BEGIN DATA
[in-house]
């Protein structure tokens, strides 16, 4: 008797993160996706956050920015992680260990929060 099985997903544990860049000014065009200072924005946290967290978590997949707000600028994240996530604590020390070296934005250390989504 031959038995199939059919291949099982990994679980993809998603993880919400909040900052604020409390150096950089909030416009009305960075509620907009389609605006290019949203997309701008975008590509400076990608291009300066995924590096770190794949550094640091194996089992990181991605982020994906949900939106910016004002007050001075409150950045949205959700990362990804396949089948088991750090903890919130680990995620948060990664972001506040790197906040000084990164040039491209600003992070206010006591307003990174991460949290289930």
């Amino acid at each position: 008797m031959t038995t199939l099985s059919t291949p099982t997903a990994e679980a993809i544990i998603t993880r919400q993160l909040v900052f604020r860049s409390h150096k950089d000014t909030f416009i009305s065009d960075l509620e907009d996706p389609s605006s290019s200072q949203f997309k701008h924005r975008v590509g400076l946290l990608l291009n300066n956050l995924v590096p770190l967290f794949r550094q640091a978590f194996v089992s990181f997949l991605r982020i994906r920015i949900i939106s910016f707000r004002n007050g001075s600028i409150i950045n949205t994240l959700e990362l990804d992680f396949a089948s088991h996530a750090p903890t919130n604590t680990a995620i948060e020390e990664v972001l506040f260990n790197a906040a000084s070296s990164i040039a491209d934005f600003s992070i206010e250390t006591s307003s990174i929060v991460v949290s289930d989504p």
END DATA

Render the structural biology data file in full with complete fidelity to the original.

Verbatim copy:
[in-house]
């Protein structure tokens, strides 16, 4: 008797993160996706956050920015992680260990929060 099985997903544990860049000014065009200072924005946290967290978590997949707000600028994240996530604590020390070296934005250390989504 031959038995199939059919291949099982990994679980993809998603993880919400909040900052604020409390150096950089909030416009009305960075509620907009389609605006290019949203997309701008975008590509400076990608291009300066995924590096770190794949550094640091194996089992990181991605982020994906949900939106910016004002007050001075409150950045949205959700990362990804396949089948088991750090903890919130680990995620948060990664972001506040790197906040000084990164040039491209600003992070206010006591307003990174991460949290289930």
């Amino acid at each position: 008797m031959t038995t199939l099985s059919t291949p099982t997903a990994e679980a993809i544990i998603t993880r919400q993160l909040v900052f604020r860049s409390h150096k950089d000014t909030f416009i009305s065009d960075l509620e907009d996706p389609s605006s290019s200072q949203f997309k701008h924005r975008v590509g400076l946290l990608l291009n300066n956050l995924v590096p770190l967290f794949r550094q640091a978590f194996v089992s990181f997949l991605r982020i994906r920015i949900i939106s910016f707000r004002n007050g001075s600028i409150i950045n949205t994240l959700e990362l990804d992680f396949a089948s088991h996530a750090p903890t919130n604590t680990a995620i948060e020390e990664v972001l506040f260990n790197a906040a000084s070296s990164i040039a491209d934005f600003s992070i206010e250390t006591s307003s990174i929060v991460v949290s289930d989504p």